the product of the ion concentrations in a saturated solution of a slightly soluble strong electrolyte. The exponents of the ion concentrations in the solubility product are equal to the corresponding ion coefficients in the equation of electrolyte dissociation. For nonideal solutions, the concentrations are replaced by activities, and the product thus obtained is called the activity product. There is a characteristic value of the solubility product for each electrolyte at a given temperature in a given solvent.
The constancy of the solubility product is derived from the law of mass action. It represents a specific application of this law to the case of the equilibrium between an electrolyte in the solid phase and a saturated solution of the same electrolyte. It is assumed that the electrolyte in the solution is fully dissociated. The solubility product is most accurately measured by the electromotive force (emf) method; another common method of measurement derives from the determination of solubility by the electrical conductivity of saturated solutions. The solubility product for many compounds is established with sufficient accuracy for all practical purposes. In tables, the solubility product is usually given for a temperature of 25°C (sometimes for 18°C).
Since the solubility product is a constant, it follows that if the product of the ion concentrations in a solution exceeds the solubility product’s value, precipitation will occur. If the opposite is true, no precipitate is formed. This consequence permits a control of the ion content in a solution by means of precipitation, dissolving, and salting-out—all key processes in analytical chemistry and chemical technology. When, for example, the concentration of one ion is increased by introducing a new electrolyte with the same type of cation or anión into the solution, the concentration of the other ion is decreased by the precipitation of part of the poorly soluble electrolyte. The solubility decreases only to a certain minimum value, after which an increase in solubility may be observed owing to either the formation of complex ions or the increase in the ionic strength of the solution.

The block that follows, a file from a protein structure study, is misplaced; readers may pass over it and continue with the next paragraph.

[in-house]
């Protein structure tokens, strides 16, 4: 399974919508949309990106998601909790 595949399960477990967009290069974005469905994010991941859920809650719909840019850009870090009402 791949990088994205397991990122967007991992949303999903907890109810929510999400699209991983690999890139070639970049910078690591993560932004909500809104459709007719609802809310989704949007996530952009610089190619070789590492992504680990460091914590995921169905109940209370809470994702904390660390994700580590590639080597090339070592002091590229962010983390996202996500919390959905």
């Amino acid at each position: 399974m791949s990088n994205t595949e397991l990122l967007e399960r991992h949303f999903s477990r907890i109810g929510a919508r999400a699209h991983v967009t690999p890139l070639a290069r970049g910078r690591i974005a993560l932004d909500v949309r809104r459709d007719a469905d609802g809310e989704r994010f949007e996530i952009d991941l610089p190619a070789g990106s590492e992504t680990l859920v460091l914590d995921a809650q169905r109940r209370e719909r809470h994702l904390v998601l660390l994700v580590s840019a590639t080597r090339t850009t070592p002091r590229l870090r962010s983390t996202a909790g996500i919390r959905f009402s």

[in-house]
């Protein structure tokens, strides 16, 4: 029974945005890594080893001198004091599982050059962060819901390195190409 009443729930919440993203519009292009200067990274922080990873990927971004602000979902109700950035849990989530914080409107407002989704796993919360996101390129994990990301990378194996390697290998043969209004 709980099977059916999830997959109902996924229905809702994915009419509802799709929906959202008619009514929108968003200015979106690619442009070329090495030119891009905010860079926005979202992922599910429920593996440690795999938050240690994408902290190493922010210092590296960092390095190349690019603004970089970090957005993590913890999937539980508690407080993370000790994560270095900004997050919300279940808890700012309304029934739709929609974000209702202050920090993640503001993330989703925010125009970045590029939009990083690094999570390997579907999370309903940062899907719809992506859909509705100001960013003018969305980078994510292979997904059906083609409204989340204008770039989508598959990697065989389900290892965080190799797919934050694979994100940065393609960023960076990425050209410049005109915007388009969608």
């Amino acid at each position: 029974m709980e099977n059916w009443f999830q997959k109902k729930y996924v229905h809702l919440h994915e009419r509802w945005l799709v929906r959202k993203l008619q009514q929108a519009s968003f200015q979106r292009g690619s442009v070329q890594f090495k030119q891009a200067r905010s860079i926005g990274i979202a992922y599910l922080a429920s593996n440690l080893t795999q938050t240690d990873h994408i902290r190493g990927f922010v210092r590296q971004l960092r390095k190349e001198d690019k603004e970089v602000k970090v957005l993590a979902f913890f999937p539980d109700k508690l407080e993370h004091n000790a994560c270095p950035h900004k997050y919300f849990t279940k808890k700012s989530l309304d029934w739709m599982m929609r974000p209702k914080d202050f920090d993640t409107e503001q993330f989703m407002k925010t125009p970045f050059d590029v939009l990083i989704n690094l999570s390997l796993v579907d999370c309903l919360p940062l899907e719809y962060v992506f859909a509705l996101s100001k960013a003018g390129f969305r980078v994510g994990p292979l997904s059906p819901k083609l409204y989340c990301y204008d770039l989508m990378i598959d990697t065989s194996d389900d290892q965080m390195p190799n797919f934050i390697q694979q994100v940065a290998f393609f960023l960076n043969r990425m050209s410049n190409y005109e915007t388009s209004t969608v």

An increase in solubility may be achieved by binding one ion in the solution so as to form another ion that does not yield a slightly soluble compound. For example, in order to dissolve a CaCO3 precipitate, the ion is bound with the aid of a H+ ion into a weakly dissociated ion: . The concentration of ions is thereby decreased, and the precipitate will dissolve until the solubility product is achieved.
REFERENCESSpravochnik khimika, 2nd ed., vol. 3. Moscow-Leningrad, 1965.
Kursfizicheskoi khimii, 2nd ed., vol. 2. Edited by Ia. I. Gerasimov. Moscow, 1973. Chapter 18.
N. F. STEPANOV